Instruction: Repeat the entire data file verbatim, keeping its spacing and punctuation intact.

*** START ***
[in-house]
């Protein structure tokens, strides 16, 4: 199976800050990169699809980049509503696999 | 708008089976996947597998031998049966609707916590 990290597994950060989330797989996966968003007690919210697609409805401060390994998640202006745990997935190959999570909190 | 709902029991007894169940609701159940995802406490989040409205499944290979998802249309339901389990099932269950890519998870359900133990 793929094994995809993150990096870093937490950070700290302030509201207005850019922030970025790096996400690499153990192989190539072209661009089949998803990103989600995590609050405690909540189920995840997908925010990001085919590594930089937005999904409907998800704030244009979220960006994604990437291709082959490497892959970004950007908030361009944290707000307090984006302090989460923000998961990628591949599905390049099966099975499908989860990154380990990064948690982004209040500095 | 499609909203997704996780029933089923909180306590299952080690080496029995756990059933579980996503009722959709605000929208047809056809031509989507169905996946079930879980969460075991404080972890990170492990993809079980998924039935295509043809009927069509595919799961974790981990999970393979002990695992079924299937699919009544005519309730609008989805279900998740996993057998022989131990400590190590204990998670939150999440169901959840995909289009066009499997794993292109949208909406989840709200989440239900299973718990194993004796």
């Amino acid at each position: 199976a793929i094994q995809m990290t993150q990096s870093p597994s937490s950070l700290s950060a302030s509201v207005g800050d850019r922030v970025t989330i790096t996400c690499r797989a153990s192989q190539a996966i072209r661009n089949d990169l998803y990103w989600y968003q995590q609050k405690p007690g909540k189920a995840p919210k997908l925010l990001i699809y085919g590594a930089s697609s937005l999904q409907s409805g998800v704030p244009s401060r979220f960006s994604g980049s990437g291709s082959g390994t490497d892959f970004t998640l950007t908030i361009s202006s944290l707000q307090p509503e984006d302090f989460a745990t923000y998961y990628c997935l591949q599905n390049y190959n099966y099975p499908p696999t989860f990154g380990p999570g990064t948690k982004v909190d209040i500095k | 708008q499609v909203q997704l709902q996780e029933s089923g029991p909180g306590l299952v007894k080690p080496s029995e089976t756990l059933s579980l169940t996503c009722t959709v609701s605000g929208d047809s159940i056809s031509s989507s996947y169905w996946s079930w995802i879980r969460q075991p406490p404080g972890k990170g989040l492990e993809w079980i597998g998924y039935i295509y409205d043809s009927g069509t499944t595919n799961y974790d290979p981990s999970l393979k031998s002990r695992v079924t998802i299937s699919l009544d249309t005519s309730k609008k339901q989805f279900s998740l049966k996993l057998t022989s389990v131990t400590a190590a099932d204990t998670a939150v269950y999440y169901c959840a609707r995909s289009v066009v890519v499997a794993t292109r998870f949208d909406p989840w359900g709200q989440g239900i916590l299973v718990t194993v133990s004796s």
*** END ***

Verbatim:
[in-house]
């Protein structure tokens, strides 16, 4: 199976800050990169699809980049509503696999 | 708008089976996947597998031998049966609707916590 990290597994950060989330797989996966968003007690919210697609409805401060390994998640202006745990997935190959999570909190 | 709902029991007894169940609701159940995802406490989040409205499944290979998802249309339901389990099932269950890519998870359900133990 793929094994995809993150990096870093937490950070700290302030509201207005850019922030970025790096996400690499153990192989190539072209661009089949998803990103989600995590609050405690909540189920995840997908925010990001085919590594930089937005999904409907998800704030244009979220960006994604990437291709082959490497892959970004950007908030361009944290707000307090984006302090989460923000998961990628591949599905390049099966099975499908989860990154380990990064948690982004209040500095 | 499609909203997704996780029933089923909180306590299952080690080496029995756990059933579980996503009722959709605000929208047809056809031509989507169905996946079930879980969460075991404080972890990170492990993809079980998924039935295509043809009927069509595919799961974790981990999970393979002990695992079924299937699919009544005519309730609008989805279900998740996993057998022989131990400590190590204990998670939150999440169901959840995909289009066009499997794993292109949208909406989840709200989440239900299973718990194993004796």
């Amino acid at each position: 199976a793929i094994q995809m990290t993150q990096s870093p597994s937490s950070l700290s950060a302030s509201v207005g800050d850019r922030v970025t989330i790096t996400c690499r797989a153990s192989q190539a996966i072209r661009n089949d990169l998803y990103w989600y968003q995590q609050k405690p007690g909540k189920a995840p919210k997908l925010l990001i699809y085919g590594a930089s697609s937005l999904q409907s409805g998800v704030p244009s401060r979220f960006s994604g980049s990437g291709s082959g390994t490497d892959f970004t998640l950007t908030i361009s202006s944290l707000q307090p509503e984006d302090f989460a745990t923000y998961y990628c997935l591949q599905n390049y190959n099966y099975p499908p696999t989860f990154g380990p999570g990064t948690k982004v909190d209040i500095k | 708008q499609v909203q997704l709902q996780e029933s089923g029991p909180g306590l299952v007894k080690p080496s029995e089976t756990l059933s579980l169940t996503c009722t959709v609701s605000g929208d047809s159940i056809s031509s989507s996947y169905w996946s079930w995802i879980r969460q075991p406490p404080g972890k990170g989040l492990e993809w079980i597998g998924y039935i295509y409205d043809s009927g069509t499944t595919n799961y974790d290979p981990s999970l393979k031998s002990r695992v079924t998802i299937s699919l009544d249309t005519s309730k609008k339901q989805f279900s998740l049966k996993l057998t022989s389990v131990t400590a190590a099932d204990t998670a939150v269950y999440y169901c959840a609707r995909s289009v066009v890519v499997a794993t292109r998870f949208d909406p989840w359900g709200q989440g239900i916590l299973v718990t194993v133990s004796s």